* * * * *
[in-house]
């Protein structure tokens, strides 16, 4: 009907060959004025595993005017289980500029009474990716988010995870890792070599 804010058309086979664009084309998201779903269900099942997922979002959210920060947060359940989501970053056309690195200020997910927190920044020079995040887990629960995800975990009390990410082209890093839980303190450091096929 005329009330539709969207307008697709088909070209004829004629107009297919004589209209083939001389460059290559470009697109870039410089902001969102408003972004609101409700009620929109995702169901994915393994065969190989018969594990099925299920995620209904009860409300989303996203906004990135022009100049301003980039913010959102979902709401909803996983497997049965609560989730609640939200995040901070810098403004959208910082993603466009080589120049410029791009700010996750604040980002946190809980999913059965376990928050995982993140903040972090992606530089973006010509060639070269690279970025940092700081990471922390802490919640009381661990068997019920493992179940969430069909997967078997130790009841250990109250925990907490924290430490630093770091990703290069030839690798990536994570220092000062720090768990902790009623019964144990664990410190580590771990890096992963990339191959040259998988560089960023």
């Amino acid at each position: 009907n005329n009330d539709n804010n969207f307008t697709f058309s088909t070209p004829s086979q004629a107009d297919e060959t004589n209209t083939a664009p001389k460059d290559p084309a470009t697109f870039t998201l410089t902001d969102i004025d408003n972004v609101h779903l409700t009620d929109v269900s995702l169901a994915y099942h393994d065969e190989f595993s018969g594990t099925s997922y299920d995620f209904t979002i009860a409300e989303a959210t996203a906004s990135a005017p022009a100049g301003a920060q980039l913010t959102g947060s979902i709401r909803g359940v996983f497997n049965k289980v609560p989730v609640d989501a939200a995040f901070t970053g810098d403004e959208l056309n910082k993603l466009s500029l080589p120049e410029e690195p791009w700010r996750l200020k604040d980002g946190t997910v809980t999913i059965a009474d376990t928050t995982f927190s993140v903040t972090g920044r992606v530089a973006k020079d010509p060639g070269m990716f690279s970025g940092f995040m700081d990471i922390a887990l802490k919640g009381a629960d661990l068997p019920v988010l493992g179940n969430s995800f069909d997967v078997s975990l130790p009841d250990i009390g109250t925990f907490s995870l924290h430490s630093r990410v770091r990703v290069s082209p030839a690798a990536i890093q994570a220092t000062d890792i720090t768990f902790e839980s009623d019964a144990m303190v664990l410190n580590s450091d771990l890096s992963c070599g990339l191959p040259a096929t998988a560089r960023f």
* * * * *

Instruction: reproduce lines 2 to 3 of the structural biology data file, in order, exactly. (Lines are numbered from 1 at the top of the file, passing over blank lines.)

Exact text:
């Protein structure tokens, strides 16, 4: 009907060959004025595993005017289980500029009474990716988010995870890792070599 804010058309086979664009084309998201779903269900099942997922979002959210920060947060359940989501970053056309690195200020997910927190920044020079995040887990629960995800975990009390990410082209890093839980303190450091096929 005329009330539709969207307008697709088909070209004829004629107009297919004589209209083939001389460059290559470009697109870039410089902001969102408003972004609101409700009620929109995702169901994915393994065969190989018969594990099925299920995620209904009860409300989303996203906004990135022009100049301003980039913010959102979902709401909803996983497997049965609560989730609640939200995040901070810098403004959208910082993603466009080589120049410029791009700010996750604040980002946190809980999913059965376990928050995982993140903040972090992606530089973006010509060639070269690279970025940092700081990471922390802490919640009381661990068997019920493992179940969430069909997967078997130790009841250990109250925990907490924290430490630093770091990703290069030839690798990536994570220092000062720090768990902790009623019964144990664990410190580590771990890096992963990339191959040259998988560089960023």
């Amino acid at each position: 009907n005329n009330d539709n804010n969207f307008t697709f058309s088909t070209p004829s086979q004629a107009d297919e060959t004589n209209t083939a664009p001389k460059d290559p084309a470009t697109f870039t998201l410089t902001d969102i004025d408003n972004v609101h779903l409700t009620d929109v269900s995702l169901a994915y099942h393994d065969e190989f595993s018969g594990t099925s997922y299920d995620f209904t979002i009860a409300e989303a959210t996203a906004s990135a005017p022009a100049g301003a920060q980039l913010t959102g947060s979902i709401r909803g359940v996983f497997n049965k289980v609560p989730v609640d989501a939200a995040f901070t970053g810098d403004e959208l056309n910082k993603l466009s500029l080589p120049e410029e690195p791009w700010r996750l200020k604040d980002g946190t997910v809980t999913i059965a009474d376990t928050t995982f927190s993140v903040t972090g920044r992606v530089a973006k020079d010509p060639g070269m990716f690279s970025g940092f995040m700081d990471i922390a887990l802490k919640g009381a629960d661990l068997p019920v988010l493992g179940n969430s995800f069909d997967v078997s975990l130790p009841d250990i009390g109250t925990f907490s995870l924290h430490s630093r990410v770091r990703v290069s082209p030839a690798a990536i890093q994570a220092t000062d890792i720090t768990f902790e839980s009623d019964a144990m303190v664990l410190n580590s450091d771990l890096s992963c070599g990339l191959p040259a096929t998988a560089r960023f």